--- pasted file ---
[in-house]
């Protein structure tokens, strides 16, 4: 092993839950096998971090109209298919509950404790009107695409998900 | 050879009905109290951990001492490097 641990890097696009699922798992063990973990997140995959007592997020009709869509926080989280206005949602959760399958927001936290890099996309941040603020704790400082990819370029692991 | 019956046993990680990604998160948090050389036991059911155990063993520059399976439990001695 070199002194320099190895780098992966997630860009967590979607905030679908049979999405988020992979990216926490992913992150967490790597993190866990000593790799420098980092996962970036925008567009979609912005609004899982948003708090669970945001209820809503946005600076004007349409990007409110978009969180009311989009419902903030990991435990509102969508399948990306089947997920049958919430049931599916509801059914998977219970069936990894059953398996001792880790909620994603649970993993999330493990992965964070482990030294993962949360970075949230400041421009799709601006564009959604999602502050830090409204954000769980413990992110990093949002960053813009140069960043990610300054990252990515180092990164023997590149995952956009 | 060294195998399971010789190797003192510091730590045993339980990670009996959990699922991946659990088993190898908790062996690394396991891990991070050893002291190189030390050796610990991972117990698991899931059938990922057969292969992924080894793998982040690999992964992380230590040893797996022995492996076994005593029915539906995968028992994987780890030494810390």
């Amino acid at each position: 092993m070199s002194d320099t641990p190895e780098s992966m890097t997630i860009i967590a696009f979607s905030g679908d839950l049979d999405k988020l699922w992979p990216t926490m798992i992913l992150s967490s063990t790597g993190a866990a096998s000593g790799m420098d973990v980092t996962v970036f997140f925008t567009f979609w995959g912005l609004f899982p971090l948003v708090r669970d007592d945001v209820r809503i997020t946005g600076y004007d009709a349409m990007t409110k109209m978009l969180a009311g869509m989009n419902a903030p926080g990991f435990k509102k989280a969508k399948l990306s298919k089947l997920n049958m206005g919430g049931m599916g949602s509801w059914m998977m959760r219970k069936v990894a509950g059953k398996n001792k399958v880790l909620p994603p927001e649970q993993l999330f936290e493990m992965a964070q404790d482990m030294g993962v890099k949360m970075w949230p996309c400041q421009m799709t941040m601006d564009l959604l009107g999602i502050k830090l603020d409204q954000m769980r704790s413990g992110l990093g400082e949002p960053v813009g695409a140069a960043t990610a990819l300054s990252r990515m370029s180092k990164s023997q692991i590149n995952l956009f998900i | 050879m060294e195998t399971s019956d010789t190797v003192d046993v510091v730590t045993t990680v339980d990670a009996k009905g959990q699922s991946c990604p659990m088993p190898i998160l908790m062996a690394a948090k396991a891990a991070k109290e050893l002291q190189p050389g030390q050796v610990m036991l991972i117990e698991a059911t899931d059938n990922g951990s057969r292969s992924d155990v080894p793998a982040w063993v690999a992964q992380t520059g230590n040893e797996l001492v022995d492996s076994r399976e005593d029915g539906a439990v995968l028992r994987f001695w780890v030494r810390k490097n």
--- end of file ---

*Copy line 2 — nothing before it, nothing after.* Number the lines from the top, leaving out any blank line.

């Protein structure tokens, strides 16, 4: 092993839950096998971090109209298919509950404790009107695409998900 | 050879009905109290951990001492490097 641990890097696009699922798992063990973990997140995959007592997020009709869509926080989280206005949602959760399958927001936290890099996309941040603020704790400082990819370029692991 | 019956046993990680990604998160948090050389036991059911155990063993520059399976439990001695 070199002194320099190895780098992966997630860009967590979607905030679908049979999405988020992979990216926490992913992150967490790597993190866990000593790799420098980092996962970036925008567009979609912005609004899982948003708090669970945001209820809503946005600076004007349409990007409110978009969180009311989009419902903030990991435990509102969508399948990306089947997920049958919430049931599916509801059914998977219970069936990894059953398996001792880790909620994603649970993993999330493990992965964070482990030294993962949360970075949230400041421009799709601006564009959604999602502050830090409204954000769980413990992110990093949002960053813009140069960043990610300054990252990515180092990164023997590149995952956009 | 060294195998399971010789190797003192510091730590045993339980990670009996959990699922991946659990088993190898908790062996690394396991891990991070050893002291190189030390050796610990991972117990698991899931059938990922057969292969992924080894793998982040690999992964992380230590040893797996022995492996076994005593029915539906995968028992994987780890030494810390």